I received a call from Alexey's phone this morning at 5:37am. I was awaken by the call. I answered and there was no one there. I called back at 5:40am. I sent a text with a "?" at 5:42am. I thought about it for a minute wondering what might motivate such a call. I might have been the last call on his phone from 11:01pm last night when he stopped by here to write some letters - his phone being set to call back the last caller. I also wondered, cop-wise, whether this was a sign of some distress in their house - specifically recalling Michael Dinkle's threats against their family (convicted felon) and that his rent was now about due - if he was still living at the Inn. I think he got the message from me to make haste when I talk to he and his father. And I considered a house fire - lucid carbon monoxide state and grabbing the phone. I considered that Mom might have accidentally called while perusing through Alex's text messages. Even Alex sleeping on his phone and "pocket calling" was a thought - and when he sleeps, he's out like a light. I put on my Burkenstocks and walked downstairs, changed t-shirts and walked outdoors to go take a look. As I was walking out the door, I received another phone call from Alexey's phone, this at 5:47am. I answered and there was no signal - apparently disconnected before my answering. I walked down to the top of the Dillon's driveway and stood quietly. The Mercedes, Dodge, Yukon and Breeze were parked. It was strangely dark and silent - Orion very bright right overhead. I figured if something was amiss, Tyson or Shammy would be barking. Anyhow - I went back home, found my keys and took a drive. I pulled into the Dillon's driveway from below and lighted up the parked car. I was able to see through the house clearly and there was no observable smoke. I then drove to the Crystal River Inn to see if perchance William Dinkle was out on the road - he with no car of his own. Again, it was all quiet. On the way home I stopped on Burleson in front of the Dillon's and killed my engine. A train was going through town at the time, 6:02am, and it was hard to hear. Things seemed quiet, no animals barking or distressed. I returned home and wrote this.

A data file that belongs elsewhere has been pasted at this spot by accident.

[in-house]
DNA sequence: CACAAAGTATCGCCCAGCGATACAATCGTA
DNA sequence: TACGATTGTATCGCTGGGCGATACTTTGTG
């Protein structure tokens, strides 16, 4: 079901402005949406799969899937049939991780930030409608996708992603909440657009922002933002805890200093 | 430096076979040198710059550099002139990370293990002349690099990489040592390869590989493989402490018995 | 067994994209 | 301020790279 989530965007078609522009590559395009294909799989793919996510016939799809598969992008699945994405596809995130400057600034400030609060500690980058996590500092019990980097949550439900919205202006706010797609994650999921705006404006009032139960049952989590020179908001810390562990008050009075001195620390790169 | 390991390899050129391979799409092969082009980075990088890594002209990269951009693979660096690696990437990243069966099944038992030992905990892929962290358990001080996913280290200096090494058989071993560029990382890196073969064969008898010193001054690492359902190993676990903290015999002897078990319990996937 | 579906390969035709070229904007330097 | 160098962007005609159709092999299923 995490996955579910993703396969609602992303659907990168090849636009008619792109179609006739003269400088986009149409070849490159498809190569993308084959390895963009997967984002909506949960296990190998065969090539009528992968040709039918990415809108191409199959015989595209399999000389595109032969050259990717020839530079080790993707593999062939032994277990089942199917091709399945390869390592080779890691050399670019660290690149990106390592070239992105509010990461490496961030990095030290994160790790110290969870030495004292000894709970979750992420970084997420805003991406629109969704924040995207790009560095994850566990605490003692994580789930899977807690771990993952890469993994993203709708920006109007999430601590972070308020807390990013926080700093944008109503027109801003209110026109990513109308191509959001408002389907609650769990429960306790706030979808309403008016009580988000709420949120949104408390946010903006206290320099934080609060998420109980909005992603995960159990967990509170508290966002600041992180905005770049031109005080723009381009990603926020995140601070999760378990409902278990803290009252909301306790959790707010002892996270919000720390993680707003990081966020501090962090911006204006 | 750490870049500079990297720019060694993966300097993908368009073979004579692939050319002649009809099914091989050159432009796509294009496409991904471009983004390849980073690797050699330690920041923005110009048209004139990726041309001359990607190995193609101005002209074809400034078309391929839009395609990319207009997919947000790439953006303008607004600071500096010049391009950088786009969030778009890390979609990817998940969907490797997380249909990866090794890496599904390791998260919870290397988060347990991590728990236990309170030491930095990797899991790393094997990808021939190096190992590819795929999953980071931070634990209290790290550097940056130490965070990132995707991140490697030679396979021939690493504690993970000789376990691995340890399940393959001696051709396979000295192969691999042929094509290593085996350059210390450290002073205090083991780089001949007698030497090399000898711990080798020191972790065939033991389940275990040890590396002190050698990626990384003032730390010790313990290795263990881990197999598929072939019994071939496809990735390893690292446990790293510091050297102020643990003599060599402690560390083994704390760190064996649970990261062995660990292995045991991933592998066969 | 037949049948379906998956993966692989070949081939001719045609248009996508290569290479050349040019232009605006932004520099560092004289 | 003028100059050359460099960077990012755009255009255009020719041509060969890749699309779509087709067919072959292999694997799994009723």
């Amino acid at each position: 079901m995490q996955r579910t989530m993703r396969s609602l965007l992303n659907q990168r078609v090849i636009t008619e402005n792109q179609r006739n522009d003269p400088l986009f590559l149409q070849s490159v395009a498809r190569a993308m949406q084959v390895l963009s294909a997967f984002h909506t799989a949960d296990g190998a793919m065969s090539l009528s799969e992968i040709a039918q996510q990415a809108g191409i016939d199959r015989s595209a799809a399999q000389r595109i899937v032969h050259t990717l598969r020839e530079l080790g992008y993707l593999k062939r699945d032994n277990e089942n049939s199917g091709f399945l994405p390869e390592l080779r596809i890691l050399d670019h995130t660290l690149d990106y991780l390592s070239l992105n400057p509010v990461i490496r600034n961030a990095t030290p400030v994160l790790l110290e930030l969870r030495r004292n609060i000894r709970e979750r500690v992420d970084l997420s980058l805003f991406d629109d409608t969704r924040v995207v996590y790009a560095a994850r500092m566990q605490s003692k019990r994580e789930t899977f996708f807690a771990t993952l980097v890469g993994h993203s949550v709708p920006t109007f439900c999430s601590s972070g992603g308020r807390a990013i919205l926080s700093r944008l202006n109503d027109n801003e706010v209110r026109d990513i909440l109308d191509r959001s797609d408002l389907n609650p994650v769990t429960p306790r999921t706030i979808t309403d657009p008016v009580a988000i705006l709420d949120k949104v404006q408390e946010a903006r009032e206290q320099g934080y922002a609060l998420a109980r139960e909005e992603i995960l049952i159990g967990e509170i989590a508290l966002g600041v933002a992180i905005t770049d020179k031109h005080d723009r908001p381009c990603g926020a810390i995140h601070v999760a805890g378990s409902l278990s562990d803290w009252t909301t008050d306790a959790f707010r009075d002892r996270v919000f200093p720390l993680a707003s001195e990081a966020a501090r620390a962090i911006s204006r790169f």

It is morning now and the coffee pot is gurgling in the kitchen. Kodak and Bugs are lying on the floor. I've just picked up Alex's letters at Kinko's. A cool front has blown in during the night and this afternoon promises to be an uncommon pleasant. Alex said to me last night before he left, "Man Carl, you get so much done in a day". He wanted copies of the letters we'd crafted so that he could learn how to write better. I wonder sometimes why it is that I defer to the lowest common denominator when assessing risk - thinking the worst before investigating and then proving it less difficult. If I lived in a small distant town, toiling each day in creative projects, would I become soft and no longer capable of watching out for, teaching and preparing those who I care for the most - and would I want to. I think this is just me and it's what I do.